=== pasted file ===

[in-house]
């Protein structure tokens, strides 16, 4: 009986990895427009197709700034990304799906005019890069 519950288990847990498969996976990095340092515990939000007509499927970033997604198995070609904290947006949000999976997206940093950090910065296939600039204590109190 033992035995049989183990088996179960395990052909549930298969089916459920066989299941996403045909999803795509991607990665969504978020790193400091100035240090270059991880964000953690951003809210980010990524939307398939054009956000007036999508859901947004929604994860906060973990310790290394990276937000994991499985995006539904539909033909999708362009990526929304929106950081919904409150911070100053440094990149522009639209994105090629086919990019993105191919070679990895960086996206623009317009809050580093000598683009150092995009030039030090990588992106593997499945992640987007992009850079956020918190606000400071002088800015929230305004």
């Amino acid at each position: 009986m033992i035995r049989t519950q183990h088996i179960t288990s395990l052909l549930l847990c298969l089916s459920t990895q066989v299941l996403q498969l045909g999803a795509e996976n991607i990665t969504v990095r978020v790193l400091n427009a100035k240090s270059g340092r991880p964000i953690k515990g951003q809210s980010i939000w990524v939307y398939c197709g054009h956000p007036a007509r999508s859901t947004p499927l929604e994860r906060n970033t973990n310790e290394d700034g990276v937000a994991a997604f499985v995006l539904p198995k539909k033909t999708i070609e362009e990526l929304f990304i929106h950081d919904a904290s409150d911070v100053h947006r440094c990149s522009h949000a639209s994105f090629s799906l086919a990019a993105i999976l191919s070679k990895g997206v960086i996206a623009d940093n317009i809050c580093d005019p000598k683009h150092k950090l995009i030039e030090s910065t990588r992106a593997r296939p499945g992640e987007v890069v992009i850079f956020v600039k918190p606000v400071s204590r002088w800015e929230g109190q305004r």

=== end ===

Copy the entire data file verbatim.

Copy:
[in-house]
């Protein structure tokens, strides 16, 4: 009986990895427009197709700034990304799906005019890069 519950288990847990498969996976990095340092515990939000007509499927970033997604198995070609904290947006949000999976997206940093950090910065296939600039204590109190 033992035995049989183990088996179960395990052909549930298969089916459920066989299941996403045909999803795509991607990665969504978020790193400091100035240090270059991880964000953690951003809210980010990524939307398939054009956000007036999508859901947004929604994860906060973990310790290394990276937000994991499985995006539904539909033909999708362009990526929304929106950081919904409150911070100053440094990149522009639209994105090629086919990019993105191919070679990895960086996206623009317009809050580093000598683009150092995009030039030090990588992106593997499945992640987007992009850079956020918190606000400071002088800015929230305004």
């Amino acid at each position: 009986m033992i035995r049989t519950q183990h088996i179960t288990s395990l052909l549930l847990c298969l089916s459920t990895q066989v299941l996403q498969l045909g999803a795509e996976n991607i990665t969504v990095r978020v790193l400091n427009a100035k240090s270059g340092r991880p964000i953690k515990g951003q809210s980010i939000w990524v939307y398939c197709g054009h956000p007036a007509r999508s859901t947004p499927l929604e994860r906060n970033t973990n310790e290394d700034g990276v937000a994991a997604f499985v995006l539904p198995k539909k033909t999708i070609e362009e990526l929304f990304i929106h950081d919904a904290s409150d911070v100053h947006r440094c990149s522009h949000a639209s994105f090629s799906l086919a990019a993105i999976l191919s070679k990895g997206v960086i996206a623009d940093n317009i809050c580093d005019p000598k683009h150092k950090l995009i030039e030090s910065t990588r992106a593997r296939p499945g992640e987007v890069v992009i850079f956020v600039k918190p606000v400071s204590r002088w800015e929230g109190q305004r």